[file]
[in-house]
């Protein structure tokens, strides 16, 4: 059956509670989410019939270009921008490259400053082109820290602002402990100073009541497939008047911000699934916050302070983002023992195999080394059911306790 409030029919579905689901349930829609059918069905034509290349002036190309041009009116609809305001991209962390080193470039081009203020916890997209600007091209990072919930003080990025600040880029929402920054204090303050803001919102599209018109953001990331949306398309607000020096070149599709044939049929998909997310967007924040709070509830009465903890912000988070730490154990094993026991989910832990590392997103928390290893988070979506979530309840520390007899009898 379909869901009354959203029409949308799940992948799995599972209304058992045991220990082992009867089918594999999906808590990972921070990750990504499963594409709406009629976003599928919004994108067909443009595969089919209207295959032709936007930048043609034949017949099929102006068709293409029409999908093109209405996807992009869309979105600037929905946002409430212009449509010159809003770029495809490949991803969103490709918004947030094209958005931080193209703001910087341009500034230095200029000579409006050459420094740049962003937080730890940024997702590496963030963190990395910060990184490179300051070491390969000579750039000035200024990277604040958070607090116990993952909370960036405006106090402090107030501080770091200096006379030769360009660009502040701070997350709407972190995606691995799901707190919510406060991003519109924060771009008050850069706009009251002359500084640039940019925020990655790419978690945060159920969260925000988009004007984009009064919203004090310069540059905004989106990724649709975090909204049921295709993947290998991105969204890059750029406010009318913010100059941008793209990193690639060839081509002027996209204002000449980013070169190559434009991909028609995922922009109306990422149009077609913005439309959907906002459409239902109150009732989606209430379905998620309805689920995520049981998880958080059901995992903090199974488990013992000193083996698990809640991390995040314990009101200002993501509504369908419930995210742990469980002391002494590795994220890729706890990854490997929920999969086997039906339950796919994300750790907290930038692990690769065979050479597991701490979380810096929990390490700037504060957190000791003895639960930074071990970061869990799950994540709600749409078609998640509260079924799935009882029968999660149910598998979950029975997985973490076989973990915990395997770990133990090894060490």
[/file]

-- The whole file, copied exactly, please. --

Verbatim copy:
[in-house]
């Protein structure tokens, strides 16, 4: 059956509670989410019939270009921008490259400053082109820290602002402990100073009541497939008047911000699934916050302070983002023992195999080394059911306790 409030029919579905689901349930829609059918069905034509290349002036190309041009009116609809305001991209962390080193470039081009203020916890997209600007091209990072919930003080990025600040880029929402920054204090303050803001919102599209018109953001990331949306398309607000020096070149599709044939049929998909997310967007924040709070509830009465903890912000988070730490154990094993026991989910832990590392997103928390290893988070979506979530309840520390007899009898 379909869901009354959203029409949308799940992948799995599972209304058992045991220990082992009867089918594999999906808590990972921070990750990504499963594409709406009629976003599928919004994108067909443009595969089919209207295959032709936007930048043609034949017949099929102006068709293409029409999908093109209405996807992009869309979105600037929905946002409430212009449509010159809003770029495809490949991803969103490709918004947030094209958005931080193209703001910087341009500034230095200029000579409006050459420094740049962003937080730890940024997702590496963030963190990395910060990184490179300051070491390969000579750039000035200024990277604040958070607090116990993952909370960036405006106090402090107030501080770091200096006379030769360009660009502040701070997350709407972190995606691995799901707190919510406060991003519109924060771009008050850069706009009251002359500084640039940019925020990655790419978690945060159920969260925000988009004007984009009064919203004090310069540059905004989106990724649709975090909204049921295709993947290998991105969204890059750029406010009318913010100059941008793209990193690639060839081509002027996209204002000449980013070169190559434009991909028609995922922009109306990422149009077609913005439309959907906002459409239902109150009732989606209430379905998620309805689920995520049981998880958080059901995992903090199974488990013992000193083996698990809640991390995040314990009101200002993501509504369908419930995210742990469980002391002494590795994220890729706890990854490997929920999969086997039906339950796919994300750790907290930038692990690769065979050479597991701490979380810096929990390490700037504060957190000791003895639960930074071990970061869990799950994540709600749409078609998640509260079924799935009882029968999660149910598998979950029975997985973490076989973990915990395997770990133990090894060490």